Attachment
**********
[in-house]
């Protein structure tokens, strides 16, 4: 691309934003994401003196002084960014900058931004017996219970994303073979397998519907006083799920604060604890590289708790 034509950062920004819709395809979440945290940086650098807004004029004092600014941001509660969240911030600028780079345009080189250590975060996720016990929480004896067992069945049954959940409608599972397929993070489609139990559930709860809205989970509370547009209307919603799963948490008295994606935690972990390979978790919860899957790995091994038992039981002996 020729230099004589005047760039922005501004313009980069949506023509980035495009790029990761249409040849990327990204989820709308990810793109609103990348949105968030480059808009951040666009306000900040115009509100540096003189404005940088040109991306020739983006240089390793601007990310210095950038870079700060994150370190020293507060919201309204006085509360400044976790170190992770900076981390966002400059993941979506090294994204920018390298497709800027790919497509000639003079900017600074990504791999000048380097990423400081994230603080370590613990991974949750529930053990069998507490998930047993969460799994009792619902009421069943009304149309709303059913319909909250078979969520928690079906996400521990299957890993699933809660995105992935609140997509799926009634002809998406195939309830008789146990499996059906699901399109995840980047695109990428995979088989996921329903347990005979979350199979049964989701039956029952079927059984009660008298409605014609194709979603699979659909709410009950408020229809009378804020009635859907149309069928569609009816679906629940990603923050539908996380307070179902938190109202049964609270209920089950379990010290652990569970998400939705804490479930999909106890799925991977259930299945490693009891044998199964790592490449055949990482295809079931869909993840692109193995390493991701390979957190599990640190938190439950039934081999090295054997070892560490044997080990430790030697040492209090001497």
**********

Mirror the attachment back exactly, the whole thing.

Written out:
[in-house]
């Protein structure tokens, strides 16, 4: 691309934003994401003196002084960014900058931004017996219970994303073979397998519907006083799920604060604890590289708790 034509950062920004819709395809979440945290940086650098807004004029004092600014941001509660969240911030600028780079345009080189250590975060996720016990929480004896067992069945049954959940409608599972397929993070489609139990559930709860809205989970509370547009209307919603799963948490008295994606935690972990390979978790919860899957790995091994038992039981002996 020729230099004589005047760039922005501004313009980069949506023509980035495009790029990761249409040849990327990204989820709308990810793109609103990348949105968030480059808009951040666009306000900040115009509100540096003189404005940088040109991306020739983006240089390793601007990310210095950038870079700060994150370190020293507060919201309204006085509360400044976790170190992770900076981390966002400059993941979506090294994204920018390298497709800027790919497509000639003079900017600074990504791999000048380097990423400081994230603080370590613990991974949750529930053990069998507490998930047993969460799994009792619902009421069943009304149309709303059913319909909250078979969520928690079906996400521990299957890993699933809660995105992935609140997509799926009634002809998406195939309830008789146990499996059906699901399109995840980047695109990428995979088989996921329903347990005979979350199979049964989701039956029952079927059984009660008298409605014609194709979603699979659909709410009950408020229809009378804020009635859907149309069928569609009816679906629940990603923050539908996380307070179902938190109202049964609270209920089950379990010290652990569970998400939705804490479930999909106890799925991977259930299945490693009891044998199964790592490449055949990482295809079931869909993840692109193995390493991701390979957190599990640190938190439950039934081999090295054997070892560490044997080990430790030697040492209090001497």